| Detection Systems – Fault Isolation, Automation, and Diagnostic Accuracy – 6/2006
First, a quick review
A clinical laboratory’s product is the report provided to clinicians, whose main element is the assay result. The result needs to be as error free as possible to prevent harm to patients. Assay performance goals can be expressed in terms of error grids such as are available for glucose. It is helpful to conceptualize clinical laboratory errors in terms of a fault tree or FMEA. The top level error one wants to prevent is providing an incorrect result to a clinician.
Another possible top level error is delay in the reporting of a result – to keep things simple that is not considered here, but could also lead to patient harm.
This top level error is the “effect” of many possible lower level errors (e.g., causes). In order to prevent the top level error, the clinical laboratory’s quality program tries to address lower level errors either by
- preventing errors or
- detecting and recovering from errors.
Note that detection without recovery is not useful and that these are two (separate) steps.
The use of quality control
Quality control is a means of detecting errors. The recovery part of quality control is simple – after a failed quality control result is observed, no patient results are reported since the last successful quality control . This raises an immediate concern about the CMS proposal to allow quality control to be run once a month, as this makes recovery rather useless – all of these potentially incorrect patient results will have been reported to clinicians. To summarize, quality control detects lower level errors and prevents the effect of these errors. In this way, it blocks the error cascade expressed by a fault tree or FMEA.
There is a another task that clinical laboratories must do after a failed quality control and that is to determine why the quality control failed, so as to correct the problem. This is where fault isolation plays a role.
Fault Isolation – Why its important
Fault isolation, when it is present, refers to a detection system, which points to a single root cause for the failure. To see why this is important, consider the following case, where incorrect results are generated by an assay system because of regent degradation caused by the reagent being stored above its maximum allowable storage temperature. To prevent this error, training would be used and perhaps the use of redundant refrigeration systems. In addition, consider two different detection systems to deal with this failure.
Fault isolation absent
Quality Control – The bad reagent can lead to a failed QC. Since failed QC can be caused by many factors, there is no fault isolation. So one must follow a troubleshooting protocol to determine the root cause of failed QC. This troubleshooting ensures that the next set of results will not fail QC – at least not for that root cause!
Fault isolation present
Temperature Sensor on Reagent – A sensor of the reagent box that indicates storage at a too high temperature by a color change does has fault isolation. Of course this relies on another detection step, where one looks at the temperature sensor.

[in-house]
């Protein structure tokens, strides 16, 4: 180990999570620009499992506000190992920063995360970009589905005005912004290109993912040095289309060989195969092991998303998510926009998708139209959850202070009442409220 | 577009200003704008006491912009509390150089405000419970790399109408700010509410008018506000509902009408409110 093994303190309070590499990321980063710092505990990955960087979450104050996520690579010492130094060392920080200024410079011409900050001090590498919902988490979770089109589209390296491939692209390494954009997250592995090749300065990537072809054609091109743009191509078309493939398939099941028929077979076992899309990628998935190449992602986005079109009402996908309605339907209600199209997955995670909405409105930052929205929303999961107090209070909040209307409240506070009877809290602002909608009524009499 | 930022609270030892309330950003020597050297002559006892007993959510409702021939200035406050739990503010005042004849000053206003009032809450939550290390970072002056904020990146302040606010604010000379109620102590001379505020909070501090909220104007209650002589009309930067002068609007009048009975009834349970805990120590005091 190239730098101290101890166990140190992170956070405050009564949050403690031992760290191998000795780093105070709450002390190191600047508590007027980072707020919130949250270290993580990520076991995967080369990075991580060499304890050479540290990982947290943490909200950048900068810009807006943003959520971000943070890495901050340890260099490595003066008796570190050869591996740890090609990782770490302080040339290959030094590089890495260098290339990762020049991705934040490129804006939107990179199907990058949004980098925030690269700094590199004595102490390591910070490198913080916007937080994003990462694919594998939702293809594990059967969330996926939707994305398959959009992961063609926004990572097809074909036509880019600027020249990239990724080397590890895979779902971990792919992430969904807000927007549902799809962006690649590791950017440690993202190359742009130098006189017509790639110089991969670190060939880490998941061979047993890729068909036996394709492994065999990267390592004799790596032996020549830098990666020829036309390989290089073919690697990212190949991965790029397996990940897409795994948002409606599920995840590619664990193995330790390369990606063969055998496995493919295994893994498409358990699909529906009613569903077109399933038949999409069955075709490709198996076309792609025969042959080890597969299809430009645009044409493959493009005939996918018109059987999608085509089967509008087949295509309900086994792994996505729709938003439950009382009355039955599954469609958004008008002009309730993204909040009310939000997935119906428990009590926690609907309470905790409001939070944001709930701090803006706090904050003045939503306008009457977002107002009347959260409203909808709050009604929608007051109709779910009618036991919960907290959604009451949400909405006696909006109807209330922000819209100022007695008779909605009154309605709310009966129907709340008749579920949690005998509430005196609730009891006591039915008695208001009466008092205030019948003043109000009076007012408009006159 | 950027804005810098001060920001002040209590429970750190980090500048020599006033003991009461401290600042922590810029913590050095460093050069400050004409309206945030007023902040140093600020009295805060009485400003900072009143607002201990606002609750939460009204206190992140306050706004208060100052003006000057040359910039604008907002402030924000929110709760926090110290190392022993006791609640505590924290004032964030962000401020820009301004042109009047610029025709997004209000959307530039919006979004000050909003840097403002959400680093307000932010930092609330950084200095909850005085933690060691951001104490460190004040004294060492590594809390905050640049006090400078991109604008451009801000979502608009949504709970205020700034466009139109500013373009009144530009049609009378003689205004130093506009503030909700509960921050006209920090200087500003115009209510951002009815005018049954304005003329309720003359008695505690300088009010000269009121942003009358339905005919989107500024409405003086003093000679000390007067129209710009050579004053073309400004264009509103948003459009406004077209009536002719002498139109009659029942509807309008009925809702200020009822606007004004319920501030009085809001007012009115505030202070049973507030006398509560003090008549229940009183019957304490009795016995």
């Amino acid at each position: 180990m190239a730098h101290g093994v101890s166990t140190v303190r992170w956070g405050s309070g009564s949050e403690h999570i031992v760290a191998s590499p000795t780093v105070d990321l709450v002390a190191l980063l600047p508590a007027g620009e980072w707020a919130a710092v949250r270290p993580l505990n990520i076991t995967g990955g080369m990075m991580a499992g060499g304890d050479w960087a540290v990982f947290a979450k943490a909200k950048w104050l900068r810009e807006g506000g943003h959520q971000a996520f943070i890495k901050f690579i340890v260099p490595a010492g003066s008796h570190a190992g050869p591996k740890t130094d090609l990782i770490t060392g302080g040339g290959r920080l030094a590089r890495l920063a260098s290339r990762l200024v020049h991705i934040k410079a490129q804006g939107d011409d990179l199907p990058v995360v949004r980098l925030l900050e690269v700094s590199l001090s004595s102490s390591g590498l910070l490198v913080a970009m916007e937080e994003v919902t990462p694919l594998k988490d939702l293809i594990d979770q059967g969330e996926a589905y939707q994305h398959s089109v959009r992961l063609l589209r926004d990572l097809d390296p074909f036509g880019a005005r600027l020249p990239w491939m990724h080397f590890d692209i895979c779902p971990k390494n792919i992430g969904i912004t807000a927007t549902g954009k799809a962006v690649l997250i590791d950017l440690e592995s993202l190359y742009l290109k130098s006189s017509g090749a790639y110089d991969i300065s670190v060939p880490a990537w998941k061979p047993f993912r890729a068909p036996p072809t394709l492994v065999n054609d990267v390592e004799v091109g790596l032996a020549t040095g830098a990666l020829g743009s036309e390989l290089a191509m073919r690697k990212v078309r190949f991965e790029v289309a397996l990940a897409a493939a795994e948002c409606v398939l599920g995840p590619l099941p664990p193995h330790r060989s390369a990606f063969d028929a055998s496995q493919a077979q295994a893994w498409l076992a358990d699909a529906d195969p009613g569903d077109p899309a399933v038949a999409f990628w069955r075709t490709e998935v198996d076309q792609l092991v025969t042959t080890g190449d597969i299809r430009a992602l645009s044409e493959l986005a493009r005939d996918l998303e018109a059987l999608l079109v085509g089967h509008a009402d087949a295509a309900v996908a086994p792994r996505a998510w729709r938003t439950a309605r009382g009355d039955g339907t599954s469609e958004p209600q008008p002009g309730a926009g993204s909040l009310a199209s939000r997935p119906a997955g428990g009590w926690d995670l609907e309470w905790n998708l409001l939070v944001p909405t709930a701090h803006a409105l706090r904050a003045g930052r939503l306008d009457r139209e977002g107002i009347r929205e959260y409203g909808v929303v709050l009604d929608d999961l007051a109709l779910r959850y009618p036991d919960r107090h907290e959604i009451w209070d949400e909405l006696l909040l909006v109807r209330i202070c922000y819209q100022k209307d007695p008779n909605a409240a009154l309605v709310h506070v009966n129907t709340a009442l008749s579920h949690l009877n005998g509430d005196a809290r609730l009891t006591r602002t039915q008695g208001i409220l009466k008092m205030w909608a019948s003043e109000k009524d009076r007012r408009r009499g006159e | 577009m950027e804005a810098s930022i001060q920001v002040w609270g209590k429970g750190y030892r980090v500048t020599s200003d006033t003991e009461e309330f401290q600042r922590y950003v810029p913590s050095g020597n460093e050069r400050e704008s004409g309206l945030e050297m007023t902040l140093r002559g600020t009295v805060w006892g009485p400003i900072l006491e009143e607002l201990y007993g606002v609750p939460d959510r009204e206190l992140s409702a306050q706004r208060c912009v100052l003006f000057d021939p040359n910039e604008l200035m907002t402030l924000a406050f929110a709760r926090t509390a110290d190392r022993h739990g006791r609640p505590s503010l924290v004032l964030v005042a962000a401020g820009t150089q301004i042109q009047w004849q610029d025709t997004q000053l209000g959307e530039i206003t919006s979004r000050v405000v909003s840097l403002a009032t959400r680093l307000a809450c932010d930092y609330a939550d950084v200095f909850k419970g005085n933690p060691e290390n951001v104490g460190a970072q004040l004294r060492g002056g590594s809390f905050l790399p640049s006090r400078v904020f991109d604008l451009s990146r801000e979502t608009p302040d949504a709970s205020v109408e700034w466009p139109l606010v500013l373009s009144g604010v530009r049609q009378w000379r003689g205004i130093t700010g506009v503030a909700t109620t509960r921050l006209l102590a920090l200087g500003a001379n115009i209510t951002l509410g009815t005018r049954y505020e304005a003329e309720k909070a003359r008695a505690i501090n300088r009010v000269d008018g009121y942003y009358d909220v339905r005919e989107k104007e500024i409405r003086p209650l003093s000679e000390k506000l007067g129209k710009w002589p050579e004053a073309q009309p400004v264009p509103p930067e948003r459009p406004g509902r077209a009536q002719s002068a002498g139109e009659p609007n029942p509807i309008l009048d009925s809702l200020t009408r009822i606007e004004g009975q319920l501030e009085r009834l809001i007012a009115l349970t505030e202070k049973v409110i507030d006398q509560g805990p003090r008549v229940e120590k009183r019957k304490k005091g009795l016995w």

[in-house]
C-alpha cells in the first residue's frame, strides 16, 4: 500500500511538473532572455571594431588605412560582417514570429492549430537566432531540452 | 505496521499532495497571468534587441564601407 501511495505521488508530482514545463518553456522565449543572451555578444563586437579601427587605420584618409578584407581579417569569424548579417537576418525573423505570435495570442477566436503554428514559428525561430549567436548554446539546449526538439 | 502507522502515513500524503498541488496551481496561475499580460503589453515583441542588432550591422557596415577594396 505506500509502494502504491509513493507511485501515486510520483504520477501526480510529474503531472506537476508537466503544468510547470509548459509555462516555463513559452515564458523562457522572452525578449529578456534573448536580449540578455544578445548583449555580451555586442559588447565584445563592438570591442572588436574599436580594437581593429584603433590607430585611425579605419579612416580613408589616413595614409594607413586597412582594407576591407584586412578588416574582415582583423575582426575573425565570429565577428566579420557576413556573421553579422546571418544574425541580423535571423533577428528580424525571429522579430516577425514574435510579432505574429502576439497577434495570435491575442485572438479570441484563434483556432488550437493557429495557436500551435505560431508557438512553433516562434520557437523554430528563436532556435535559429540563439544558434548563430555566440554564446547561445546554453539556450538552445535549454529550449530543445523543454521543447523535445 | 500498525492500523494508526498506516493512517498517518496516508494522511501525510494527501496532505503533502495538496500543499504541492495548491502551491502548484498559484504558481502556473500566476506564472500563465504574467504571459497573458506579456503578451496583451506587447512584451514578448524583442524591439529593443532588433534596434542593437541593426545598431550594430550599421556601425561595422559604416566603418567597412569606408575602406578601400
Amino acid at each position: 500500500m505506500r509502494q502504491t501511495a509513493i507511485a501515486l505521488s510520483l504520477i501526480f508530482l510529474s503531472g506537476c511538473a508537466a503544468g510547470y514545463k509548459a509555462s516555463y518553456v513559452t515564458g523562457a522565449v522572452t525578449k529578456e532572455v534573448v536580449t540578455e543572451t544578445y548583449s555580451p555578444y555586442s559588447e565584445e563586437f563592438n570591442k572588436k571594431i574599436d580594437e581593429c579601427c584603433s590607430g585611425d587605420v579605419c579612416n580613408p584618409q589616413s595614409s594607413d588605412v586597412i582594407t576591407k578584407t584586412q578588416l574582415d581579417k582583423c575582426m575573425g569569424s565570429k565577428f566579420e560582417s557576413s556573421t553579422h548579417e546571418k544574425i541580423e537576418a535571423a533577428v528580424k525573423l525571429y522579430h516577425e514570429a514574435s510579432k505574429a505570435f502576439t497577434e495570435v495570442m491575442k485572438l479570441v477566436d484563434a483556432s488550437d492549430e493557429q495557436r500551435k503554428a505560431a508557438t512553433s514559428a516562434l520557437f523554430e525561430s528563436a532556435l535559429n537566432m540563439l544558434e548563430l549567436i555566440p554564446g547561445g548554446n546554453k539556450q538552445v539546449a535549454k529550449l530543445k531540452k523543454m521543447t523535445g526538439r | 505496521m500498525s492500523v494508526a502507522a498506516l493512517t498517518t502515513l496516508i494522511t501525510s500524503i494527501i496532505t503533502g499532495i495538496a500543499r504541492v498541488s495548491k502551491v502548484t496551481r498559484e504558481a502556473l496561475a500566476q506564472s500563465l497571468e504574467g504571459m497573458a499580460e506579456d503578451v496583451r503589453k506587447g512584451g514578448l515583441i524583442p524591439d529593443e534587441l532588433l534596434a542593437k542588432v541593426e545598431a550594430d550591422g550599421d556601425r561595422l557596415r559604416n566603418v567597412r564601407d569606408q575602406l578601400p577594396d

Ideally, one would like all detection systems to have fault isolation since no troubleshooting is required which returns the system quicker to an error free state. But to design in detection systems with fault isolation for all errors, one must have a complete knowledge of all the ways a system can fail.
For the reasons this knowledge is often not the case, see the AACC expert session.
The value of quality control is that in many cases it detects errors, even though no one (the clinical laboratory or the manufacturer) has knowledge that such an error may occur. The disadvantage of quality control is that there is no fault isolation and a corrective action could involve a substantial amount of work. When this corrective action occurs before product release, it is simply part of product development, but when it occurs after product release in a clinical laboratory, it is also product development but conducted in part by the clinical laboratory.
Automated detection recovery systems:
Automated detection recovery systems are desirable and are prevalent on instrument systems. As an example, a sample’s response curve is evaluated by an algorithm. The algorithm can detect whether the response is too noisy, and if so signal the analyzer to suppress reporting that result (e.g., the recovery). Note that either the previous temperature sensor detection system or quality control are manual detection recovery systems.
There is no guarantee that an automated detection recovery system has fault isolation. In the noisy response example, there is no indication of what is causing the noise. For example, it could be a lipemic specimen or alternatively a dirty reaction chamber.
The final dimension in this essay is the diagnostic accuracy of the detection system. This was also covered in the AACC expert session and relates the to number of false positives and false negatives that occur with the detection process.
With sufficient knowledge, one would either design a system without errors or employ detection systems for all possible failures. However, one does not have this knowledge. Good detection systems have high diagnostic accuracy, are automated, and have fault isolation. The value of quality control is that in spite of not having fault isolation or being automated, it can catch errors that are missed by detection systems.